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date: 14 October 2019

Abstract and Keywords

In El Güegüence, a dance many feel is a contested tradition with a contested set of significations, communal memory is fractured and ruptured in ways that produce a unique and dynamic discourse. This chapter focuses on Irene López’s creation of El Gran pícaro as collective memory and as an act of restored tradition that is faithful to the idea of the tradition—a reimagining of what the experience of participating in the tradition must have meant in the lives of the people engaged in it in the past. The chapter examines the redeployment of El Güegüence by groups who have embraced the figure and the act of dancing the masked drama as an expression of the subaltern, the marginalized, and the closeted minority identities within the context of the national culture. Ultimately, El Güegüence represents an artifact of the erasure of dance, and by extension, the indigenous body.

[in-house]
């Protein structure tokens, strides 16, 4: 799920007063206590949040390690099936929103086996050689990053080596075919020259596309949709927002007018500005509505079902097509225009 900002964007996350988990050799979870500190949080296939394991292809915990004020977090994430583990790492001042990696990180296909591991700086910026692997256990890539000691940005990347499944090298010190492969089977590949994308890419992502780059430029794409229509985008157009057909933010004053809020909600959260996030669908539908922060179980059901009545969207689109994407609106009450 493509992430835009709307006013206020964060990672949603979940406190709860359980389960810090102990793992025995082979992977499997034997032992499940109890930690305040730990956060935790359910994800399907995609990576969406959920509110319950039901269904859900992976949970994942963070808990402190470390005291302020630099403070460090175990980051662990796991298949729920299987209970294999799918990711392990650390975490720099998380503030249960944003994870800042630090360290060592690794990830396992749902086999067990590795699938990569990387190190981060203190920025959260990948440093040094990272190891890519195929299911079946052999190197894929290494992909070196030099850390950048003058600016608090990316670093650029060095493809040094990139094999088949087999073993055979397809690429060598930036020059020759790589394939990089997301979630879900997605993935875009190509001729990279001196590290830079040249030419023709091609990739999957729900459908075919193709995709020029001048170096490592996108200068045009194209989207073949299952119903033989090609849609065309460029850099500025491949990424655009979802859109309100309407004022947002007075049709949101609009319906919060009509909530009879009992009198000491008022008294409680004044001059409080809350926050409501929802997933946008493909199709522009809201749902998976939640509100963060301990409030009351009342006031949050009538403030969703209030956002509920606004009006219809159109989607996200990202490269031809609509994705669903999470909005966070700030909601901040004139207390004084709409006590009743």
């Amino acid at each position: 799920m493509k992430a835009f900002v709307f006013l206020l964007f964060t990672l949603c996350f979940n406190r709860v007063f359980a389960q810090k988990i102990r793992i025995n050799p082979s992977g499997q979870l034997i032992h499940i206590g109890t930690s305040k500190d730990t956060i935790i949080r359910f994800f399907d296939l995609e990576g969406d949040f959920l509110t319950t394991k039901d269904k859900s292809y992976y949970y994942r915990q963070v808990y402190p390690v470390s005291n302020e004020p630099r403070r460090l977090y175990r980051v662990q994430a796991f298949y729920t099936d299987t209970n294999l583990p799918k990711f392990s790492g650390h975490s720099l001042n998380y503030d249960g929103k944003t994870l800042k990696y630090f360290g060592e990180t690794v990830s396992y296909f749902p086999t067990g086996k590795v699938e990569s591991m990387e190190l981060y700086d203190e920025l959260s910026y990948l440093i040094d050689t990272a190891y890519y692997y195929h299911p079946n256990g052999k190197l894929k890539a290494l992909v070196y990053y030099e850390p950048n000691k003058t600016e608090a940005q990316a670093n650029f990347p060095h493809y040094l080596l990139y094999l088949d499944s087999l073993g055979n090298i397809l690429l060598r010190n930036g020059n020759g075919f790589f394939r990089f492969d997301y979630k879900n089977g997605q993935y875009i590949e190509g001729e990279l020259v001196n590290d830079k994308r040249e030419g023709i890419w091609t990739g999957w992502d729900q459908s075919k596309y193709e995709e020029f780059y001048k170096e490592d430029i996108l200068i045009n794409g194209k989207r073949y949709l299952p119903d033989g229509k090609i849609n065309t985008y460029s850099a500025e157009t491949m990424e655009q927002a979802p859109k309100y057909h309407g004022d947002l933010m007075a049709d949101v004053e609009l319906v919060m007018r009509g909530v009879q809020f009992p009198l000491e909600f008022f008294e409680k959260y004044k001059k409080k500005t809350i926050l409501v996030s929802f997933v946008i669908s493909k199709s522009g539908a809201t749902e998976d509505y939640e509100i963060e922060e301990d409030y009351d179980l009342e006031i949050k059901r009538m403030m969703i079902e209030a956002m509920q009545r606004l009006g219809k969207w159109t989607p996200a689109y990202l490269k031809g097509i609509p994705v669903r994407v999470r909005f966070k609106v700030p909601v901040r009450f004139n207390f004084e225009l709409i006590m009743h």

Keywords: Nicaragua, folk dance, Güegüence, anthropology, nationalism, UNESCO, Mestizaje

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